Winter 2007

Table of Contents - Vol. III, No. 4


Poetry    Essays    Fiction    Book Reviews

S. Thomas Summers


The End

Usually, it doesn’t happen so dramatically –
at dusk: the silhouette of a whiskered
man in a cowboy hat. Tethered

to the setting sun, his steed trots
into glooming desert. He turns,
smiles before he’s lost between

the glide of rattlesnakes, the scamper
of prairie dogs. The radiance
of his cigarette etches the night before him.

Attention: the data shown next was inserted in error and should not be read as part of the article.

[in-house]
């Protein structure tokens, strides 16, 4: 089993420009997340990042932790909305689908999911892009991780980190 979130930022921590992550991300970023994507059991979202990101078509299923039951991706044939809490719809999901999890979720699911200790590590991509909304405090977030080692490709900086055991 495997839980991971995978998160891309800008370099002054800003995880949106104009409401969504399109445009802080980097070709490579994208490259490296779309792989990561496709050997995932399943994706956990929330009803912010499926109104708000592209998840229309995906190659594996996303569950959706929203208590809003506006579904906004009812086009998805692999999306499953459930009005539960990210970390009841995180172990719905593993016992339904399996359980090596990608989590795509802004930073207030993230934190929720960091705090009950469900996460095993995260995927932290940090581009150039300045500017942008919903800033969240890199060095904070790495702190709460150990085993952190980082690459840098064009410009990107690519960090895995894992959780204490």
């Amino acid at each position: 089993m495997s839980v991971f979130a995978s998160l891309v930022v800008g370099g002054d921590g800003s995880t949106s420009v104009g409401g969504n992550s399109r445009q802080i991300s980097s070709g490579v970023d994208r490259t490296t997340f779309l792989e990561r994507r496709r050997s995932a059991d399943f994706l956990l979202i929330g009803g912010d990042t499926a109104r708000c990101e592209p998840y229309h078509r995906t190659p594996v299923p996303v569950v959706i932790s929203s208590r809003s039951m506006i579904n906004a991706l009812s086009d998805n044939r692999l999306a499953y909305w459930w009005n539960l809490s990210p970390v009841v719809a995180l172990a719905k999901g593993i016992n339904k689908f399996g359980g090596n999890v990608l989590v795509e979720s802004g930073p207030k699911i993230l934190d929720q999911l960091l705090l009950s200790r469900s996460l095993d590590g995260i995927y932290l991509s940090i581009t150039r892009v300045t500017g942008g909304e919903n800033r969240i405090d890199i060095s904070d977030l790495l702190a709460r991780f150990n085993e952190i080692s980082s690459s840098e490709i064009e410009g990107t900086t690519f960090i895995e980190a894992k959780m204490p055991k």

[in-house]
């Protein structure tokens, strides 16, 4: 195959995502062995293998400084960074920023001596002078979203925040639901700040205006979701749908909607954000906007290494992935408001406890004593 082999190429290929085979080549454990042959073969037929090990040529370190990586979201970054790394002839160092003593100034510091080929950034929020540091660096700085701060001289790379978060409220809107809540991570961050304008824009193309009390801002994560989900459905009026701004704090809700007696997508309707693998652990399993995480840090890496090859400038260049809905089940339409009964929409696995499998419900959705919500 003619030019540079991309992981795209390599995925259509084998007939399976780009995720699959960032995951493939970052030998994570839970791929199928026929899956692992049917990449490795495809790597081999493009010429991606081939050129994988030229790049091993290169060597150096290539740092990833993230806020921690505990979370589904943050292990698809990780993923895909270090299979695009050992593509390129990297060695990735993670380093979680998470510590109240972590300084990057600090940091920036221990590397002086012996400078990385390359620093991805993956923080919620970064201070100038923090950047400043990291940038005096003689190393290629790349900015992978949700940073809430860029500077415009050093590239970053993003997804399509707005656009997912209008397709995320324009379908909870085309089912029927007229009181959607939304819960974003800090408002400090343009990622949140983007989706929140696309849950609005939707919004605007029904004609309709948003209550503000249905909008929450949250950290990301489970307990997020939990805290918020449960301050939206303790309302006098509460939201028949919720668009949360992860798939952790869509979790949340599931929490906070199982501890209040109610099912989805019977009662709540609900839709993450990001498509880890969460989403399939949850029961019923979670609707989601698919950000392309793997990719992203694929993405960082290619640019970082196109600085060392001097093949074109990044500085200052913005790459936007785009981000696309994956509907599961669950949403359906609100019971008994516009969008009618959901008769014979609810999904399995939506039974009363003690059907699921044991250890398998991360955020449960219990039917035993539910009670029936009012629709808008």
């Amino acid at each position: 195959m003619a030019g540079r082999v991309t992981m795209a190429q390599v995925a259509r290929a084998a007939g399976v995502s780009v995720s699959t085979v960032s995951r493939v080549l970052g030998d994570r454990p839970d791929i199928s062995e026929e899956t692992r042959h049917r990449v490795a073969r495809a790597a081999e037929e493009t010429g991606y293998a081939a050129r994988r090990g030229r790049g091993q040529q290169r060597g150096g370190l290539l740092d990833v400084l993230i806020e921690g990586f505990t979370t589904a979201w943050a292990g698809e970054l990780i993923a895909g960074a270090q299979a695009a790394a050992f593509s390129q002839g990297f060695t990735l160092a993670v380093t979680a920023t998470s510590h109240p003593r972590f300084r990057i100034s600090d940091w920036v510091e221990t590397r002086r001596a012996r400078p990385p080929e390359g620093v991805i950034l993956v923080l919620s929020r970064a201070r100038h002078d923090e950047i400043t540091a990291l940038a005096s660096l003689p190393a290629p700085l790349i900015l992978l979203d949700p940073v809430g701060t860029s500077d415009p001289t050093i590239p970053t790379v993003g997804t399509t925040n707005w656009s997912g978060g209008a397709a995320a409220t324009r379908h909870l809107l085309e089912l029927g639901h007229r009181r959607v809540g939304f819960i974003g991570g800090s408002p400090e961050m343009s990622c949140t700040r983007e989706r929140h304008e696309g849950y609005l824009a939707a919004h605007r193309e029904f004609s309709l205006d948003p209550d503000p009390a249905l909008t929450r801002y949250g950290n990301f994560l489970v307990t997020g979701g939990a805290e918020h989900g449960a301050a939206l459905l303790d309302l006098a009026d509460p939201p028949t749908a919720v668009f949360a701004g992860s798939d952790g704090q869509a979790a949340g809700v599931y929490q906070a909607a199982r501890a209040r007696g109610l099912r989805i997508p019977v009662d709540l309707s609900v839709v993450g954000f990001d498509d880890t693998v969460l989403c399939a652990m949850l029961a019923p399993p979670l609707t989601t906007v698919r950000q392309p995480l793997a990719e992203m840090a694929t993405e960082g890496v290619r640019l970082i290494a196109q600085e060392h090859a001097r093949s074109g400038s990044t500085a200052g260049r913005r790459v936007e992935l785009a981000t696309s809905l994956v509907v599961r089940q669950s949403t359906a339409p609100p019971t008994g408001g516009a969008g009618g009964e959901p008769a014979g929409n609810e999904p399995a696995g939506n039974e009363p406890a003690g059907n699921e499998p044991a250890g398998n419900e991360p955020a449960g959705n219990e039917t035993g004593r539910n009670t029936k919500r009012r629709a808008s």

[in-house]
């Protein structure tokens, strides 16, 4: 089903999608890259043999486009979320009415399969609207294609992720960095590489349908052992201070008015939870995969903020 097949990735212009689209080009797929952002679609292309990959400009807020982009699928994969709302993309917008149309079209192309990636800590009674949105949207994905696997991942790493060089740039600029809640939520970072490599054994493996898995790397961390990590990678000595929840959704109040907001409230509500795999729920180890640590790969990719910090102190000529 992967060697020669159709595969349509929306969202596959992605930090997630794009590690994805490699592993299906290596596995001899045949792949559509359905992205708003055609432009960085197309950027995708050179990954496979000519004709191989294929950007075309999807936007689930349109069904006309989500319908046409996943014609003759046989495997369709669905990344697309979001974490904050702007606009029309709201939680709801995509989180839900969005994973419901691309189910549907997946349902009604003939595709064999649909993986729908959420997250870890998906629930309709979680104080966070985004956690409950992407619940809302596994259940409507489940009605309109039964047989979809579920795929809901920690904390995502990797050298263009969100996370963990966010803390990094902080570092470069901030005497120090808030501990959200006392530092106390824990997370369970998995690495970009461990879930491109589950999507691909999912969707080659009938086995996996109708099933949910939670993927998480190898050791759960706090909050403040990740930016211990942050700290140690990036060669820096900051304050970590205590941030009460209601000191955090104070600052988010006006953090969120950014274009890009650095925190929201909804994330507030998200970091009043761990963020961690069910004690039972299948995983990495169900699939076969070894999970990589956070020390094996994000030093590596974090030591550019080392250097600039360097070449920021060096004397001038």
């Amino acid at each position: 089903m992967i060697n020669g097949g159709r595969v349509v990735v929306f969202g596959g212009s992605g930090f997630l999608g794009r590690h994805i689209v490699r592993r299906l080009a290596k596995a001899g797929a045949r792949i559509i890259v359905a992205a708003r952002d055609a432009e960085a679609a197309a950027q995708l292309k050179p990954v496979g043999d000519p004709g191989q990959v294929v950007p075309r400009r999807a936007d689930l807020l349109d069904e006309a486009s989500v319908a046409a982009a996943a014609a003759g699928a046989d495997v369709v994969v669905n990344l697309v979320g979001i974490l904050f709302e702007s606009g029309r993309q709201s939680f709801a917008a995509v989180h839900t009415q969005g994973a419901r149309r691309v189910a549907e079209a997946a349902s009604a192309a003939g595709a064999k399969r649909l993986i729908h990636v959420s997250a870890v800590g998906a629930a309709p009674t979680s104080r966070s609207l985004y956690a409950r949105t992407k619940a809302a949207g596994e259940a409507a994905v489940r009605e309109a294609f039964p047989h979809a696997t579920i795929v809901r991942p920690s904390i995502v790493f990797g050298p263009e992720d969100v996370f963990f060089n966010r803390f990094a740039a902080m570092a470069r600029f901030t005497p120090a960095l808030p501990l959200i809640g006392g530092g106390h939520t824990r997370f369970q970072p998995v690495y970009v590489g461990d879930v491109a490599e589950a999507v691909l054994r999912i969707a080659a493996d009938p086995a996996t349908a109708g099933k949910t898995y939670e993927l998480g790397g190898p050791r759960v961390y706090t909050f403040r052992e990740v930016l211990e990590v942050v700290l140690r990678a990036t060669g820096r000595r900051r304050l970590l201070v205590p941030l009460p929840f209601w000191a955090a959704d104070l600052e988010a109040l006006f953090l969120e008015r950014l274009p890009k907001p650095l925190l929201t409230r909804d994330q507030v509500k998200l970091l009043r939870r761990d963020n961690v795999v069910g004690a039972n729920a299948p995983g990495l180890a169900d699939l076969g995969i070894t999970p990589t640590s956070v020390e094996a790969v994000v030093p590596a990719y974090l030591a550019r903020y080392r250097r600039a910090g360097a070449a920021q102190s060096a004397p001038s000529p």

But goodbyes often choke a day. I catch
glimpses of them at twilight
as the rose bush surrounding the mailbox

shuts each of its blooms like a tired eye.
Or as smudges of moisture, the tangible
breath of my children, spackle car windows,

fade into the afternoon as my wife
speeds back to the deli for a forgotten
loaf of rye. Today I found one: a boy

knelt before his father’s coffin. Carved
with age, the man lay content as stone.
The air above him – quiet as shade.


© S. Thomas Summers


Poetry    Essays    Fiction    Book Reviews

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